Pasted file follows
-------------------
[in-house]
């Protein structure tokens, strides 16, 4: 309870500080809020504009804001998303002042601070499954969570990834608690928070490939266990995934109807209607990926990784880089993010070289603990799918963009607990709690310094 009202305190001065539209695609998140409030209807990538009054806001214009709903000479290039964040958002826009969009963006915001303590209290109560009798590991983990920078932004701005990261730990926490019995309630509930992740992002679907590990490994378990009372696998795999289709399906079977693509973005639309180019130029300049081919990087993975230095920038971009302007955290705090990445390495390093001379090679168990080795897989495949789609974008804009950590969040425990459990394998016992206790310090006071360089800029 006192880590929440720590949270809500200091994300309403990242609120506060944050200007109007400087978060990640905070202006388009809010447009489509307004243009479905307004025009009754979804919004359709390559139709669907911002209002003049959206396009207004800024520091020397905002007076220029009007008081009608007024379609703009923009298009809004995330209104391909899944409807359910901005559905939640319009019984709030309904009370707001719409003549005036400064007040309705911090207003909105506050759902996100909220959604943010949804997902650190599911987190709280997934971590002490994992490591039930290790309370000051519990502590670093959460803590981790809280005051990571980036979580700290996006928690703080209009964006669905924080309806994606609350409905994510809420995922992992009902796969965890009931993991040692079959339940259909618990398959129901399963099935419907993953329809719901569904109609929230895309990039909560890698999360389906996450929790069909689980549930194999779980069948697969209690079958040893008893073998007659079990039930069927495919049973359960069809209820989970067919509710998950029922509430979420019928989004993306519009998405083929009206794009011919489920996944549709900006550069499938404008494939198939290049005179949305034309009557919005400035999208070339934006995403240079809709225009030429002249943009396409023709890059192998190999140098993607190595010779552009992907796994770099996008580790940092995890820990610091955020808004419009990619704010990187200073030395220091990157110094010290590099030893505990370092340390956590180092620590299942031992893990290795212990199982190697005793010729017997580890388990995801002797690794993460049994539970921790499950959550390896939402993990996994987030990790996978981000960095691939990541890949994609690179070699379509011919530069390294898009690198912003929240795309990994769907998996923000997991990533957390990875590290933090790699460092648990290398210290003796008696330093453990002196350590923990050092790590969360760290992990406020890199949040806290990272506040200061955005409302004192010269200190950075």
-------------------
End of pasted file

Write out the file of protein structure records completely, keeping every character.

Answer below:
[in-house]
């Protein structure tokens, strides 16, 4: 309870500080809020504009804001998303002042601070499954969570990834608690928070490939266990995934109807209607990926990784880089993010070289603990799918963009607990709690310094 009202305190001065539209695609998140409030209807990538009054806001214009709903000479290039964040958002826009969009963006915001303590209290109560009798590991983990920078932004701005990261730990926490019995309630509930992740992002679907590990490994378990009372696998795999289709399906079977693509973005639309180019130029300049081919990087993975230095920038971009302007955290705090990445390495390093001379090679168990080795897989495949789609974008804009950590969040425990459990394998016992206790310090006071360089800029 006192880590929440720590949270809500200091994300309403990242609120506060944050200007109007400087978060990640905070202006388009809010447009489509307004243009479905307004025009009754979804919004359709390559139709669907911002209002003049959206396009207004800024520091020397905002007076220029009007008081009608007024379609703009923009298009809004995330209104391909899944409807359910901005559905939640319009019984709030309904009370707001719409003549005036400064007040309705911090207003909105506050759902996100909220959604943010949804997902650190599911987190709280997934971590002490994992490591039930290790309370000051519990502590670093959460803590981790809280005051990571980036979580700290996006928690703080209009964006669905924080309806994606609350409905994510809420995922992992009902796969965890009931993991040692079959339940259909618990398959129901399963099935419907993953329809719901569904109609929230895309990039909560890698999360389906996450929790069909689980549930194999779980069948697969209690079958040893008893073998007659079990039930069927495919049973359960069809209820989970067919509710998950029922509430979420019928989004993306519009998405083929009206794009011919489920996944549709900006550069499938404008494939198939290049005179949305034309009557919005400035999208070339934006995403240079809709225009030429002249943009396409023709890059192998190999140098993607190595010779552009992907796994770099996008580790940092995890820990610091955020808004419009990619704010990187200073030395220091990157110094010290590099030893505990370092340390956590180092620590299942031992893990290795212990199982190697005793010729017997580890388990995801002797690794993460049994539970921790499950959550390896939402993990996994987030990790996978981000960095691939990541890949994609690179070699379509011919530069390294898009690198912003929240795309990994769907998996923000997991990533957390990875590290933090790699460092648990290398210290003796008696330093453990002196350590923990050092790590969360760290992990406020890199949040806290990272506040200061955005409302004192010269200190950075």